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Beyond bridging and bonding: the role of social capital in organizations

Collaboration with faculty from the University of North Carolina at Chapel Hill

Published in Community Development Journal


Social capital –networks that promote trust, norms, and reciprocity - is a vital asset that can be used to improve communities. Despite its positive socioeconomic impacts, how community organizations use social capital remains unclear. We conducted a series of semi-structured interviews to examine the role of social capital in community development organizations (CDFIs, CDCs, etc.). Using a resource-based lens, our data show that these entities vary widely in their ability to access social capital networks. Paradoxically, there may be an underlying minimal prerequisite capacity required to access benefits in social capital networks. Such findings challenge some traditional theoretical narratives of social capital for smaller organizations.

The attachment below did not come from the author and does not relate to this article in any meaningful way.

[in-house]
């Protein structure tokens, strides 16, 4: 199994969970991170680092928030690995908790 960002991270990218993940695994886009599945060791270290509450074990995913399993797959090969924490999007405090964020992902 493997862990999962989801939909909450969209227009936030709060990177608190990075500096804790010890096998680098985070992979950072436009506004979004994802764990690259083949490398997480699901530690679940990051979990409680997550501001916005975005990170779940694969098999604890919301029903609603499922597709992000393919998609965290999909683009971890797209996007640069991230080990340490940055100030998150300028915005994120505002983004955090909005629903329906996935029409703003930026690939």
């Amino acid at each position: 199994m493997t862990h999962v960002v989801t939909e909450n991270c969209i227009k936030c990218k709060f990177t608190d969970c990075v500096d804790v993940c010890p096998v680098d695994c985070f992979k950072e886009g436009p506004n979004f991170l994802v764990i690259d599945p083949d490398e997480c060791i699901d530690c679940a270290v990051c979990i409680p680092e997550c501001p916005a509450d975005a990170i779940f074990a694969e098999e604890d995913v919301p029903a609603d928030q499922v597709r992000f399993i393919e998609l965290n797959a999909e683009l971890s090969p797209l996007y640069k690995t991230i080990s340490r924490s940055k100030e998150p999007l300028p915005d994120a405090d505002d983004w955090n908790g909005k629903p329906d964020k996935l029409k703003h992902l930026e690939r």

CSBDF’s partnerships include other CDFIs and a variety of community development organizations. Our structures are different, but our mission is the same: creating a more sustainable and equitable economy for all North Carolinians. Social capital is much like the financial capital we provide to entrepreneurs – a resource that can be drawn upon and “spent” to benefit the communities we work in. Though it’s not always easy to do in practice, this research shows how community development organizations leverage social capital to magnify their impact.


Beyond Bridging and Bonding
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Williams, Teshanee, McCall, Jamie, Berner, Maureen, and Anita Brown-Graham. 2022. “Beyond Bridging and Bonding: The Role of Social Capital in Organizations.” Community Development Journal, 57(4): 769-792.

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